CBC’s ‘Canada Reads’ Returns

From Publishing Perspectives:

Emily St. John Mandel’s Station Eleven, the Canadian-born author’s best known book to date, is among the five books chosen for the 22nd season of CBC Books’ annual literature-debate show, Canada Reads.

As Publishing Perspectives readers know, Canada Reads is a television show that we’ve written in past years, “may be the show that every national book market needs.”

This is because it focuses on serious, socially impactful literature. It communicates the value of that literature through attractive, popular personalities. And its vehicle is articulate, meaningful, committed debate about books that bear on issues of the day: critical thinking.

There’s nothing stuffy or formal about it. In fact it’s extremely accessible and thus highly impactful in its market. But it’s also neither fluffy nor fruity. No excuse is made for its deliberate search for what the show calls “one book to shift your perspective.”

The production this year is set to air March 27 to 30. Once more, Ali Hassan is hosting. And on each day of the program, one of the five books will be eliminated, concluding with one remaining book named the must-read book of 2023 for Canadians.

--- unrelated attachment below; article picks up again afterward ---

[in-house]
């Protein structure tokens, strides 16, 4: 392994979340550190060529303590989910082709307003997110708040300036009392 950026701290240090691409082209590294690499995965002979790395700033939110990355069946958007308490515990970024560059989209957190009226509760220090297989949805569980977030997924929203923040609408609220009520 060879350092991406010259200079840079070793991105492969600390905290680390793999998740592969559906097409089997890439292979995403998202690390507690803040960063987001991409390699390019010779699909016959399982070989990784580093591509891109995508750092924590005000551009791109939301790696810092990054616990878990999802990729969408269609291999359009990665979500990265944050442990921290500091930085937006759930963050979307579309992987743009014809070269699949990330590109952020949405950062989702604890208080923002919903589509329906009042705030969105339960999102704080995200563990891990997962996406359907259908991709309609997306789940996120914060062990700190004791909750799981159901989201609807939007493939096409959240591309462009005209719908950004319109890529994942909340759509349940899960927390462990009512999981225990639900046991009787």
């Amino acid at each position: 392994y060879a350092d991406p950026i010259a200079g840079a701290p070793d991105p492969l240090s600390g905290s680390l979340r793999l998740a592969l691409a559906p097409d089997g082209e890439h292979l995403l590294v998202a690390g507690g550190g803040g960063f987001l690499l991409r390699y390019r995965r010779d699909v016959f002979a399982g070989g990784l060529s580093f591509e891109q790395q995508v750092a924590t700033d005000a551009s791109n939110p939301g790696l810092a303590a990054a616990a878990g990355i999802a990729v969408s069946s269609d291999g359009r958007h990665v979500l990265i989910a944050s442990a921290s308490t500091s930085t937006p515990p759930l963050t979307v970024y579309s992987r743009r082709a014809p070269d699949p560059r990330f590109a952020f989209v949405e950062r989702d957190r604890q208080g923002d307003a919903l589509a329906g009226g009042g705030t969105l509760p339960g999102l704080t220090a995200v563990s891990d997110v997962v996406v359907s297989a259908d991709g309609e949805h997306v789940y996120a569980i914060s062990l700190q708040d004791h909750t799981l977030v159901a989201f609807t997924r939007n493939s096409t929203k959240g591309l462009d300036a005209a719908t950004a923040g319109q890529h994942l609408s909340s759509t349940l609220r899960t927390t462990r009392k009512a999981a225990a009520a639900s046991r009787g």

Link to the rest at Publishing Perspectives

The OP reminded PG that he is likely guilty of an annoying American habit: Not paying enough attention to what is going on in Canada.

For those who haven’t visited, Canada is quite a beautiful country filled with intelligent English-speakers who, for reasons PG can understand, are sometimes annoyed by the giant swirling mass of opinion, disagreement and obnoxiousness on its Southern border, a place full of people who take themselves way too seriously, over-produce stupid and ignorant politicians and are guilty of chronically failing to pay adequate attention and respect toward either their Northern or Southern neighbors.

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